Value of creativity in healthcare

Although the ROI from creativity can be difficult to measure, it can bring about effective and lucrative solutions, reports Craig Sharp.

Creativity can be a divisive issue in business, often being seen as intangible or something ‘nice to have’ – certainly not something that has a place in an industry as rooted in science and hard facts as healthcare or pharmaceuticals. But new technologies are influencing our industry in a way that is often out of our control.

Patient adherence is a growing issue. For example in 2013 one of the biggest avoidable healthcare expenses in the US was non-adherence, costing the industry $105 billion. We see as many as one-in-four patients self-diagnosing on the internet, while many would prefer to use online means to communicate with their physicians. These are issues that are begging for a creative solution. And only by overcoming the fear of experimenting with the unknown and embracing creativity during this volatile period of change, can many of these issues be address with any real effectiveness.

Measuring the intangible

One of the most contentious issues with creativity is the perceived lack of measurement. As novel solutions to a problem often demand a high price, it is imperative to be able to report success or failure. Creativity, like anything else in business, demands a definable ROI.

At a recent event hosted by the IPA Healthcare Group, Philip Thomas, CEO of Lions Festivals, discussed the issue of quantifying creativity at length. Philip has been the custodian of Cannes Lions – often seen as the global hub of media innovation and creativity – since 2006. In that time, he’s come to learn what makes creativity worth fighting for.

Philip found that winners of the Cannes Lions ‘Advertiser of the Year’ – companies at the peak of their creative output – coincide with a massive rise in company share price. It isn’t an unknown phenomenon either. New Zealand author of ‘The Case for Creativity’, James Hurman, dedicates an entire chapter of his book to winners of the highly coveted Advertiser of the Year award.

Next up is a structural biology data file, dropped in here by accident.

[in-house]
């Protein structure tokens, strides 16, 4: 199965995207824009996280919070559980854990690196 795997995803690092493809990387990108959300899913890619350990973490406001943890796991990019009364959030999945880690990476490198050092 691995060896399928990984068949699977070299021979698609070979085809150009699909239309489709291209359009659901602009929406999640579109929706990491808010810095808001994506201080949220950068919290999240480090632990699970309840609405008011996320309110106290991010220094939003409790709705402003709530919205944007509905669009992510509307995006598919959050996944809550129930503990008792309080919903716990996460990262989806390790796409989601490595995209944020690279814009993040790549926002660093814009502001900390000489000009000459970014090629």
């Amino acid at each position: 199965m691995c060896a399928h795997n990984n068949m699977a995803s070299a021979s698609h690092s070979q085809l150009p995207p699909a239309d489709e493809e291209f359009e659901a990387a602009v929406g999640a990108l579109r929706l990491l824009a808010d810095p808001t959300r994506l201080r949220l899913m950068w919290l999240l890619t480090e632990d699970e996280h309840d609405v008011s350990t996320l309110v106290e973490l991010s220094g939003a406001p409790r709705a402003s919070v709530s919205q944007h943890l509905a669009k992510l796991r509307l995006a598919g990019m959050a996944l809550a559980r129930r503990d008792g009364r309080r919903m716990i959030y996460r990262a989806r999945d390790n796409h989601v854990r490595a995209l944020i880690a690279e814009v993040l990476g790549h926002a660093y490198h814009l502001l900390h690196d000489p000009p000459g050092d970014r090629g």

“James looked at the other businesses that have won this award and he noticed that, actually, it happened in rather a lot of cases,” said Philip. “He saw that it happened with McDonalds when they won it in 2014, he saw it happen with Unilever, Volkswagon, P&G and Honda.

“He really goes into detail about this strange correlation between businesses that are doing great creative work and their actual stock price. It’s a very detailed piece of work. It is the only argument you’ll ever need with anybody that doesn’t believe in creativity.”

From mainstream media to healthcare

McDonalds and Unilever are all very well and good, but the pharmaceutical industry is, of course, a very different beast. Depending on the market, you may not even be able to advertise directly to the patient. However one can argue that the core principle is the same, it just requires a slightly different approach.

At the same IPA presentation, psychologist and ‘choice architect’ at Ogilvy & Mather, Dan Bennett, discussed the importance of System 1 and System 2 brain functions in creativity. Put simply, System 1 is our autopilot, processing decisions and actions on a subconscious level – the decisions we make with no thought. System 2, on the other hand, is when we engage the conscious brain in order to properly analyse our decisions. It is said an adult makes around 35,000 decisions a day; many of these are processed using System 1, and then rationalised using System 2.

As Dan explained, by creating solutions that employ the principles of System 1 and System 2 thinking, brands can influence the decision-making process. This is something that can most certainly be utilised in addressing many of the issues faced within healthcare.

Providing an example of System 1 thinking at work, Dan described an experiment his team had conducted to look at medication adherence. They recognised that often non-adherence can be triggered by System 1 thinking. If the body feels better, the brain concludes that it is time to stop taking tablets, whether the course is finished or not. As we know, failing to complete a course of antibiotics, for example, can lead to an infection returning.